The chancellor George Osborne broke the Treasury’s own rules on assessing public interest when he launched the government’s Help-to-Buy (H2B) scheme, an influential body of MPs has claimed.
More than 13,000 homes have been purchased under the H2B since its launch last year, which part-guarantees mortgage lending for homebuyers with limited capital to put on deposit.
Osborne failed to carry out the normal cost-benefit analysis required before approving a major new initiative however, said the Committee of Public Accounts.
[The Department for Communities and Local Government] did not carry out any assessment of alternative, potentially more effective options before going ahead with the scheme – a violation of Treasury guidelines,’ said chair of the committee Margaret Hodge.
‘This means it has committed to spending up to £10 billion on supporting Help to Buy without establishing whether it represents the most effective way of using taxpayers’ money to achieve its objectives.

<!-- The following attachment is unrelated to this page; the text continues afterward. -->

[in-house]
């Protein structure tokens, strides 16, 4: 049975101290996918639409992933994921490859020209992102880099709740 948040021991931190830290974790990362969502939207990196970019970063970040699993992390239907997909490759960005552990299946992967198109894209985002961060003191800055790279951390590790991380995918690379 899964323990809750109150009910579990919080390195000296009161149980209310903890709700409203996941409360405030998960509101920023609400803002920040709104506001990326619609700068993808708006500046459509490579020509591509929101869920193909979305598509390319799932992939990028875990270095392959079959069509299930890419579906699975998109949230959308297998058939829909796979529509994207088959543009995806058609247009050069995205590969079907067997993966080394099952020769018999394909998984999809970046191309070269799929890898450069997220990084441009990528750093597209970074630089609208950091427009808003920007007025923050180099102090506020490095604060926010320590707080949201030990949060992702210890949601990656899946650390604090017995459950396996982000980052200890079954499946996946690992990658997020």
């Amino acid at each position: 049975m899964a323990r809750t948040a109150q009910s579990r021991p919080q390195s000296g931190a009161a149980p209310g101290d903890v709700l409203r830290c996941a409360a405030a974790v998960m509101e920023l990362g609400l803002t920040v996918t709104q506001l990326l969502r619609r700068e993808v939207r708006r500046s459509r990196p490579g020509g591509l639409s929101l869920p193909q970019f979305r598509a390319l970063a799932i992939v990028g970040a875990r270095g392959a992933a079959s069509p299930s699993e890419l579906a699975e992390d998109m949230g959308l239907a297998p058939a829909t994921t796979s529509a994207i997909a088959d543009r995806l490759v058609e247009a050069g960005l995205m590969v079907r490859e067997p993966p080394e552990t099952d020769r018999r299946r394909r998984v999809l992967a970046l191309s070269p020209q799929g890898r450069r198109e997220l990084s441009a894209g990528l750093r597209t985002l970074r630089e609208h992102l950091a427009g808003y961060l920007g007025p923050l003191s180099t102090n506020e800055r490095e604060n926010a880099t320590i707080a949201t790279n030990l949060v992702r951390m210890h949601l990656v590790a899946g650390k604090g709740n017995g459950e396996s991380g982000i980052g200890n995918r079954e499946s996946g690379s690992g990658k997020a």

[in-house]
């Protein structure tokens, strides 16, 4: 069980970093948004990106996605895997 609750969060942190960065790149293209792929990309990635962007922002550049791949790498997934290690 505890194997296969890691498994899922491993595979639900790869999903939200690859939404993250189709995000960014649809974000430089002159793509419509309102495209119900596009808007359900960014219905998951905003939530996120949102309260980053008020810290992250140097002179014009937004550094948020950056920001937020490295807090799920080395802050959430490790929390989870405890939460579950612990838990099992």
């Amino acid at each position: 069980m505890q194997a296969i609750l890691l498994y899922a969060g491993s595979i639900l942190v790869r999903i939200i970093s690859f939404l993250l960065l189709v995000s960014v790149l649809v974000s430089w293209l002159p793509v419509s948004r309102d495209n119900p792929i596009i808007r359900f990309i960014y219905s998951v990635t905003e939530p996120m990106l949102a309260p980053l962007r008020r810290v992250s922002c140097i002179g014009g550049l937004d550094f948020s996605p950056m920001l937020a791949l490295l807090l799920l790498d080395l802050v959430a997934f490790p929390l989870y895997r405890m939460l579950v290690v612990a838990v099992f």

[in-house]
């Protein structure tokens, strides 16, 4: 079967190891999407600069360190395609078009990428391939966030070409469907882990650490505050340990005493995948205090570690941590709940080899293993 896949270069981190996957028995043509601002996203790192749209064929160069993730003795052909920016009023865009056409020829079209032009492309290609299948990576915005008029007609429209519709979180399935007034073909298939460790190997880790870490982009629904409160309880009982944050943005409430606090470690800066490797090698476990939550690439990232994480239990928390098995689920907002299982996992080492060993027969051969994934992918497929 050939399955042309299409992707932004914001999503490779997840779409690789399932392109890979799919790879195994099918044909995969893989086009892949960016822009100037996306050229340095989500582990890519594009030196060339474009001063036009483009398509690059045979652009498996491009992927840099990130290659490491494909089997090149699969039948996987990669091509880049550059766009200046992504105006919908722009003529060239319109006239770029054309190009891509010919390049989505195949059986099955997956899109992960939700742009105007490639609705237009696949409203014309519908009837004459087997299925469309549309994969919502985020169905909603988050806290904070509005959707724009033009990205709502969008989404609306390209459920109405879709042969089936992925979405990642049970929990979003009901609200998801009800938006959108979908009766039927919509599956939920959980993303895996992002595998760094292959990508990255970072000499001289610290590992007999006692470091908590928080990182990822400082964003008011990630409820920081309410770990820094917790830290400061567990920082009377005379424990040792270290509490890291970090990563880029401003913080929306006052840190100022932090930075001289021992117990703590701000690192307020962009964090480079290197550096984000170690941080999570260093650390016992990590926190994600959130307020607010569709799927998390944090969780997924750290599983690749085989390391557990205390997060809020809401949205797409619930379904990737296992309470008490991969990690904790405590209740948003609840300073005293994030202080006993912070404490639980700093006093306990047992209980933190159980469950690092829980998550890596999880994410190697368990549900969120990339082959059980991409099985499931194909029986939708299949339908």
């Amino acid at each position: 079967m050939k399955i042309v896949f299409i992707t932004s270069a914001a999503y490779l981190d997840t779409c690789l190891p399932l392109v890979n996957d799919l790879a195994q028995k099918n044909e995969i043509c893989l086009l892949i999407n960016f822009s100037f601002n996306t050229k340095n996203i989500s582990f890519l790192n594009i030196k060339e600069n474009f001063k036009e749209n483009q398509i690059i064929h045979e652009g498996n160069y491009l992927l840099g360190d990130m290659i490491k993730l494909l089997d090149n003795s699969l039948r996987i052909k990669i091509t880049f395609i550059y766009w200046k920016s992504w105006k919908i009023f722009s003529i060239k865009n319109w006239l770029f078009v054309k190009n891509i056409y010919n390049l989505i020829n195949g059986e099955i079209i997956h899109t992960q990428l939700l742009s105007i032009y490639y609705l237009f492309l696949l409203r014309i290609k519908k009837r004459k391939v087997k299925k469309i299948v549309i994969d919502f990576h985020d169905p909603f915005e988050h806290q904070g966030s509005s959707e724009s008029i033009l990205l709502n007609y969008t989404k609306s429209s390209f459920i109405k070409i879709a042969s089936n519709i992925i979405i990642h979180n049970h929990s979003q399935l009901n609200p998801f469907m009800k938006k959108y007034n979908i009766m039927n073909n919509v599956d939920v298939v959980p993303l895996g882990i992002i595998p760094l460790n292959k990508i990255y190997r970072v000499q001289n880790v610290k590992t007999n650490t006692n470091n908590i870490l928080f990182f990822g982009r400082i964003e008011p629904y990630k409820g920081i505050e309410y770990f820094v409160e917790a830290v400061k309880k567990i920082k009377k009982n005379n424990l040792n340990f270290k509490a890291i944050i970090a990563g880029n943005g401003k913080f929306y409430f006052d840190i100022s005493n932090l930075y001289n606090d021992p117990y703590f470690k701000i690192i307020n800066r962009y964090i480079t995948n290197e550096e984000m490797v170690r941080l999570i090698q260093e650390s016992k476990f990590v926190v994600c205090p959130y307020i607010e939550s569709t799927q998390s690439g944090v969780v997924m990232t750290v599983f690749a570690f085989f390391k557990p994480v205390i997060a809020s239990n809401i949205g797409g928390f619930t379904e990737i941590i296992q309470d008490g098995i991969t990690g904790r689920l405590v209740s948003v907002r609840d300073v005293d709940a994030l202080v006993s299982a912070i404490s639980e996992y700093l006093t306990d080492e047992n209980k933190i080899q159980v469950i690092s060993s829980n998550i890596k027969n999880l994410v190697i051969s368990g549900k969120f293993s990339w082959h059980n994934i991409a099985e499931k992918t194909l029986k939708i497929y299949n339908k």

‘The department will not carry out a comprehensive evaluation of the scheme until 2015, by which time billions of pounds will already have been spent.’
Since its launch in 2013, an outbreak of house price inflation led by London and the south east has led to fears that the government is stoking a sentiment-led bubble.
Figures released by the Office for National Statistics reported that house prices rose 10% over the year to April 2014, the highest rise in four years, rising 2% over a single month.
Backers of the scheme say there is little or no correlation between regions with a high take-up of H2B and rapid house price gains, however. The ONS showed that prices in London, which has seen little take-up, rose 19% over the year.